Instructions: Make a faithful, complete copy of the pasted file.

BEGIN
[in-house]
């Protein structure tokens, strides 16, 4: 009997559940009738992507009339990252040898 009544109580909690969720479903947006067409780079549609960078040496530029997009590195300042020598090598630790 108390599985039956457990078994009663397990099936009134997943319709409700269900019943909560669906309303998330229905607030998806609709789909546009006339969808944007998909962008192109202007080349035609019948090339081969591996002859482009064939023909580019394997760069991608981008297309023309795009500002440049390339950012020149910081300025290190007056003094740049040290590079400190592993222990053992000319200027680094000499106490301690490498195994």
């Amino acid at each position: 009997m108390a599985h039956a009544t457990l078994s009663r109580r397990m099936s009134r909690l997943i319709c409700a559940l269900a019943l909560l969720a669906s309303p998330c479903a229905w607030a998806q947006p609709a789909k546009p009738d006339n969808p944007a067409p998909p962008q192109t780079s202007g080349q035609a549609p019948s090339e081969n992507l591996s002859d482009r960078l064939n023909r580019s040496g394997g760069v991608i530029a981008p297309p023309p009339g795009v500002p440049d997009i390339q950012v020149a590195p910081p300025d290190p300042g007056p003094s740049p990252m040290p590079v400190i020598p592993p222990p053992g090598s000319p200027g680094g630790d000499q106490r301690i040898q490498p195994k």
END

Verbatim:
[in-house]
């Protein structure tokens, strides 16, 4: 009997559940009738992507009339990252040898 009544109580909690969720479903947006067409780079549609960078040496530029997009590195300042020598090598630790 108390599985039956457990078994009663397990099936009134997943319709409700269900019943909560669906309303998330229905607030998806609709789909546009006339969808944007998909962008192109202007080349035609019948090339081969591996002859482009064939023909580019394997760069991608981008297309023309795009500002440049390339950012020149910081300025290190007056003094740049040290590079400190592993222990053992000319200027680094000499106490301690490498195994």
């Amino acid at each position: 009997m108390a599985h039956a009544t457990l078994s009663r109580r397990m099936s009134r909690l997943i319709c409700a559940l269900a019943l909560l969720a669906s309303p998330c479903a229905w607030a998806q947006p609709a789909k546009p009738d006339n969808p944007a067409p998909p962008q192109t780079s202007g080349q035609a549609p019948s090339e081969n992507l591996s002859d482009r960078l064939n023909r580019s040496g394997g760069v991608i530029a981008p297309p023309p009339g795009v500002p440049d997009i390339q950012v020149a590195p910081p300025d290190p300042g007056p003094s740049p990252m040290p590079v400190i020598p592993p222990p053992g090598s000319p200027g680094g630790d000499q106490r301690i040898q490498p195994k």